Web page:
The significance of the Natura 2000 network and the protection afforded to Natura 2000 territories under international treaties and European law were the focus of a speech given by President of the Republic Prokopios Pavlopoulos at the defence ministry on Monday on “The borders and territory of Greece as borders and territory of the EU. The ‘added institutional value’ of the Natura 2000 network.”
The president underlined that all Natura 2000 regions in Greece, irrespective of their size or whether they were inhabited, are within Greek and EU borders.
“It is common knowledge that in the framework of European and international rule of law, that primarily the Treaty of Lausanne of 1923 and that of Paris in 1947 define, exactly and without any problems of interpretation, the borders, territory and the sovereignty over these territories of Greece, without any trace of a ‘grey zone’- especially at sea – and without being open, through their very nature, to revision or updating. For this reason, the only ‘open’ issue between Greece and Turkey is that of delineating the island continental shelf,” Pavlopoulos said.
European legislation for the Natura 2000 network, which precisely outlined the protected ecosystems within the European Union, served to further reinforce the above-mentioned measures regarding the borders and territory of the EU, Pavlopoulos added.
In the process of creating the Natura 2000 network, he noted, the areas proposed by the EU member-states were evaluated by the European Commission and incorporated in the European list of Natura 2000 Network areas, then displayed on the relevant maps using biogeographical criteria. The lists and maps relating to Greece were later published in the Official Journal of the European Union in 2006, he pointed out.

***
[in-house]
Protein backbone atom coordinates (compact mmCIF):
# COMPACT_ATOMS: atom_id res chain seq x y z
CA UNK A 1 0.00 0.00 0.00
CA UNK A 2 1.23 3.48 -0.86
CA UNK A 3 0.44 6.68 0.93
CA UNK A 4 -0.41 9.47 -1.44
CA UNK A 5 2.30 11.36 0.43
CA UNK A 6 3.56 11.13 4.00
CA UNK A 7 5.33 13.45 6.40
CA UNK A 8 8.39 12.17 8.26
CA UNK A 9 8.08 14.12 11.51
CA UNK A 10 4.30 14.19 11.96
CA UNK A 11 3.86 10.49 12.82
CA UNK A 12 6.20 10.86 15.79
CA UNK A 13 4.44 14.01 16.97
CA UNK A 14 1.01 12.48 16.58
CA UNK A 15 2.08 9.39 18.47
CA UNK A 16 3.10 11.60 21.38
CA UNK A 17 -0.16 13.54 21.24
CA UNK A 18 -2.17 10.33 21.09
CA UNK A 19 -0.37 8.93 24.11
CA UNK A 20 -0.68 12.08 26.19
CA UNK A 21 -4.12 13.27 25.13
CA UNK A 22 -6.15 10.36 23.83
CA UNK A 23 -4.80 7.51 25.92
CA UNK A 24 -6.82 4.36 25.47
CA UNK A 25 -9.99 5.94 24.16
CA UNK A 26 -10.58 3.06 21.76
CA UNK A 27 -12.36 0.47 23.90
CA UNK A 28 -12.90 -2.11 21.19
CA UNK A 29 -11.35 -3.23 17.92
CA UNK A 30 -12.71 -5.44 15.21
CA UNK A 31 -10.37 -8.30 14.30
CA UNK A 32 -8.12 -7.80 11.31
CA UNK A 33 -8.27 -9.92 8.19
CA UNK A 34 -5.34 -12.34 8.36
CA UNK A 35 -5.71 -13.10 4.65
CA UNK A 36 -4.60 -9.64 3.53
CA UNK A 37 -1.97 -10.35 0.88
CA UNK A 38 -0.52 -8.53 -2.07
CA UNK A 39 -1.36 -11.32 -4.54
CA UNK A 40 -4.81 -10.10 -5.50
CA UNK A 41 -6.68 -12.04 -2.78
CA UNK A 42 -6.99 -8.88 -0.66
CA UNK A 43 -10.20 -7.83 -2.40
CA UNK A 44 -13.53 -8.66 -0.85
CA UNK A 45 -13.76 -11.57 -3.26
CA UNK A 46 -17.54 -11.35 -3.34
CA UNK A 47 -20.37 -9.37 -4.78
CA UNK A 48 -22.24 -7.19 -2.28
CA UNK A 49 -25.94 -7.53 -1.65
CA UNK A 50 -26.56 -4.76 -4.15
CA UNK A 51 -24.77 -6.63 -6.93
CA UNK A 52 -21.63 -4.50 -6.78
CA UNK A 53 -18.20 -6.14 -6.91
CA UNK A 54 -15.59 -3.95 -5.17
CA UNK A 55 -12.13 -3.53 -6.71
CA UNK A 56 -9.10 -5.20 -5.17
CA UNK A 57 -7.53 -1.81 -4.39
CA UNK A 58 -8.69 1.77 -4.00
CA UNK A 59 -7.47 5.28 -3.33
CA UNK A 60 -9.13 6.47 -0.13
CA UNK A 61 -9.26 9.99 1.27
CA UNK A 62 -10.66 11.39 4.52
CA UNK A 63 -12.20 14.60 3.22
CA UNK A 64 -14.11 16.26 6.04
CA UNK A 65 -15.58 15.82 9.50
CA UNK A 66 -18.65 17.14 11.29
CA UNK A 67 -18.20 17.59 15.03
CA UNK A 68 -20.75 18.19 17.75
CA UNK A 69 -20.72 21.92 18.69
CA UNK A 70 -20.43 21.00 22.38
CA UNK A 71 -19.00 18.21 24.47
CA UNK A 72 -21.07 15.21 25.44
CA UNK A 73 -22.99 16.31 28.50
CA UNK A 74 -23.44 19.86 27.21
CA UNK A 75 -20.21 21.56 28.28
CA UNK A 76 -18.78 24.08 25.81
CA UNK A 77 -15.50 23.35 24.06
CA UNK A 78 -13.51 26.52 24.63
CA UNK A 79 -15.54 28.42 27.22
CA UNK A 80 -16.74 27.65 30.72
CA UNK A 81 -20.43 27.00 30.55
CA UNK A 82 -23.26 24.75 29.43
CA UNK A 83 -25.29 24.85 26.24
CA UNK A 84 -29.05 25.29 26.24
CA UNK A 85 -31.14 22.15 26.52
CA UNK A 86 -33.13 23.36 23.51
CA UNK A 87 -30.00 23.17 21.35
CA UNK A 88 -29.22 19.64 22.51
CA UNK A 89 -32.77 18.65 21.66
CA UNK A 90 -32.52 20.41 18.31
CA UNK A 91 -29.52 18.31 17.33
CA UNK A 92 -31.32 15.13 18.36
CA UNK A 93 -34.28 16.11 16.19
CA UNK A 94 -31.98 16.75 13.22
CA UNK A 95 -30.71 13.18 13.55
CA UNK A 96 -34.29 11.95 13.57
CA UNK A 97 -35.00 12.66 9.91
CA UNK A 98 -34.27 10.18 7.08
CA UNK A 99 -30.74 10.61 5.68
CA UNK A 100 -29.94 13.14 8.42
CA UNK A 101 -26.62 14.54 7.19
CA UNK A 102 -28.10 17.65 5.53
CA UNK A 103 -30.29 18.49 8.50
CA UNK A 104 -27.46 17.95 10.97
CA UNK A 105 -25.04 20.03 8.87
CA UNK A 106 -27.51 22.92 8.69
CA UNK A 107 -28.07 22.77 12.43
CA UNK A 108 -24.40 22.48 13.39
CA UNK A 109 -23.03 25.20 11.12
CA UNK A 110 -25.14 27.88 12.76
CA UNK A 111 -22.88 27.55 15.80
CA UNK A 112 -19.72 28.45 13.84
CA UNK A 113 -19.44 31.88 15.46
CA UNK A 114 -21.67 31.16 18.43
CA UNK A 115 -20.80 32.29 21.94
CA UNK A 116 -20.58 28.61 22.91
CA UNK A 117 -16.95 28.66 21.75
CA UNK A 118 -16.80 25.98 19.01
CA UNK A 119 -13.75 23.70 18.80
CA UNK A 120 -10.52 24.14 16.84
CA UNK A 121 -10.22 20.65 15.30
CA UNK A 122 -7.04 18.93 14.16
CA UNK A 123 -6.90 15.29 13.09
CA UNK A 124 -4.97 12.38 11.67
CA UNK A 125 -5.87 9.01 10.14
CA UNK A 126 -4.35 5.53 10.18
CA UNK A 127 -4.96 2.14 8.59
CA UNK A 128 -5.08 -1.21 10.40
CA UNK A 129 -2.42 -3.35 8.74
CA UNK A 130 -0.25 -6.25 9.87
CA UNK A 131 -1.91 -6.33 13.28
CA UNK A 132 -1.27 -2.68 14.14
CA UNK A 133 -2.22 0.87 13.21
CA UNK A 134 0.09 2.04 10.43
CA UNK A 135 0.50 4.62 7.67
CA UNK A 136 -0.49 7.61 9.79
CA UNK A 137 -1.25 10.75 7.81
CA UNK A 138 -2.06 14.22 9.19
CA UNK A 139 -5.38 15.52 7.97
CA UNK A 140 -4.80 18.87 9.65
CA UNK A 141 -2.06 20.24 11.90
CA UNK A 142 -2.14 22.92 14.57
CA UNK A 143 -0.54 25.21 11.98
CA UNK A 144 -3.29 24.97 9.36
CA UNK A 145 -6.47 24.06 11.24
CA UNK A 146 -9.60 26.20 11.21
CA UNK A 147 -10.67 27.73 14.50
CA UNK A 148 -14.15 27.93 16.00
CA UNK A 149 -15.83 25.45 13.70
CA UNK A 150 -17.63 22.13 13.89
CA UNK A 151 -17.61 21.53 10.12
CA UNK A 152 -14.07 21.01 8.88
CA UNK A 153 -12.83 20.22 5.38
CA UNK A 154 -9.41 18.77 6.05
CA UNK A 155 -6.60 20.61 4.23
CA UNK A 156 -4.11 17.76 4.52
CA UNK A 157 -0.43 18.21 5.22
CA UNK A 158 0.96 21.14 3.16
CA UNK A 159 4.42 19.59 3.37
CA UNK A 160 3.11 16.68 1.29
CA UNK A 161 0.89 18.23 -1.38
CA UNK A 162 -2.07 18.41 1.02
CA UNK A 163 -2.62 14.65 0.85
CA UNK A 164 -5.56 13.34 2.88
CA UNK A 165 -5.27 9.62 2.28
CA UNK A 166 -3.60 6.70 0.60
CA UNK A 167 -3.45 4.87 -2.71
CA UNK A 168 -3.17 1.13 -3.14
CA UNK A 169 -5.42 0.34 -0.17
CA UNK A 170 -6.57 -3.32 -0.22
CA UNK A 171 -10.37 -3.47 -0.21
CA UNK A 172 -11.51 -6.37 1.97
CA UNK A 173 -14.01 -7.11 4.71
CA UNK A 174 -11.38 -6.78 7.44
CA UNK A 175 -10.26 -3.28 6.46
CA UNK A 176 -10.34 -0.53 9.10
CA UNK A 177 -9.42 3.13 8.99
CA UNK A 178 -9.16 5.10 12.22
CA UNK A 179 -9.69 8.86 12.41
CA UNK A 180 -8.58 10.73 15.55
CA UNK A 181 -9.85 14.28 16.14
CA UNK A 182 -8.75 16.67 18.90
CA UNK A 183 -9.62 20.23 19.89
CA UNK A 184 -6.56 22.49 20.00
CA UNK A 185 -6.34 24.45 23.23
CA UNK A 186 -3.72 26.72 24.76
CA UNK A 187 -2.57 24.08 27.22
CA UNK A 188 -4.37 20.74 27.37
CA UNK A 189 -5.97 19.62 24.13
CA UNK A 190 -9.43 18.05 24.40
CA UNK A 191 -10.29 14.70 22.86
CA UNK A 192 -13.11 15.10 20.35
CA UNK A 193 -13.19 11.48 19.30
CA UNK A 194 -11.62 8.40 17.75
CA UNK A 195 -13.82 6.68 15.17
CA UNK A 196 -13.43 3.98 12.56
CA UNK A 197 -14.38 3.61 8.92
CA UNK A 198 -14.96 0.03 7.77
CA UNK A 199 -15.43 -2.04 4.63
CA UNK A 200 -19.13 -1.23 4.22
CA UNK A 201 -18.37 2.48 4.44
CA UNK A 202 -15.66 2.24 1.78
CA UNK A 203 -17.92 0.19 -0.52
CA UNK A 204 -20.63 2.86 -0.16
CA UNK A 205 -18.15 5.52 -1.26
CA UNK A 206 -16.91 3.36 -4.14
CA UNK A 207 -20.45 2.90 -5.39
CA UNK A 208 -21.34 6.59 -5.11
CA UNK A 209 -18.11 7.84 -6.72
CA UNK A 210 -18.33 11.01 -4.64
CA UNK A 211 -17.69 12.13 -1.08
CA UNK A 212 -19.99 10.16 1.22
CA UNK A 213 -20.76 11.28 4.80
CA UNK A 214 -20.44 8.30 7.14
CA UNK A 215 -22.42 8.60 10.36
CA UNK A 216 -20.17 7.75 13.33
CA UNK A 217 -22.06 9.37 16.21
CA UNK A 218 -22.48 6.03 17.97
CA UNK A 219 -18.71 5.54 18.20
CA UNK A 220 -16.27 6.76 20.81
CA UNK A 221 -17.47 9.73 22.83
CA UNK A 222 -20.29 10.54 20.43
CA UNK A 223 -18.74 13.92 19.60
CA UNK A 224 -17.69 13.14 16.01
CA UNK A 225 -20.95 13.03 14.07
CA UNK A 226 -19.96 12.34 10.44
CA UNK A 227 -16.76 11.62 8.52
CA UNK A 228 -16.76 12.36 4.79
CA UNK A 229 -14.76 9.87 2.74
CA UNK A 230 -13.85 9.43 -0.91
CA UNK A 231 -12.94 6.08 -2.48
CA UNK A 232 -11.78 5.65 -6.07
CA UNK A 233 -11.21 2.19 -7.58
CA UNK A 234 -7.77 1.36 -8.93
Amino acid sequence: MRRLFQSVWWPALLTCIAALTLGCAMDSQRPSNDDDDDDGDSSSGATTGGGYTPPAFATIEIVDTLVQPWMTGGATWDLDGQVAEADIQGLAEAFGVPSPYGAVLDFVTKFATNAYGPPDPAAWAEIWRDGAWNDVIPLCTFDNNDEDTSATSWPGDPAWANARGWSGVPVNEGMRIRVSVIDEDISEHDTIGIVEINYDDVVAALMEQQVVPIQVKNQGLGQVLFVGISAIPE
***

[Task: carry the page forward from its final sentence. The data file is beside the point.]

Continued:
This process also included marine ecosystems and reefs and under-sea formations created by gas emissions, which were implemented and applied beyond the member-states territorial waters, namely in both their continental shelf and their Exclusive Economic Zone. This gave each member-states both rights and obligations to take the protective measures envisaged in the ad hoc exercise of their sovereign rights, the president pointed out.
These rights and obligations were clearly laid out in the European Commission’s “Guidelines for the establishment of the Natura 2000 network in the marine environment” issued in May 2007, he added, whose interpretation on the spatial implementation of the directives was also adopted by the EU Court of Justice in several cases.
“The above facts regarding the areas included in the Natura 2000 Network proved that these areas – including every kind of islet, without their size and a fortiori whether these are inhabited or not having any legal significance – are within the borders of Greece and the EU,” Pavlopoulos said. Consequently, he concluded, any claims raised by Turkey from time to time were groundless and completely arbitrary and in direct contradiction with international and European law.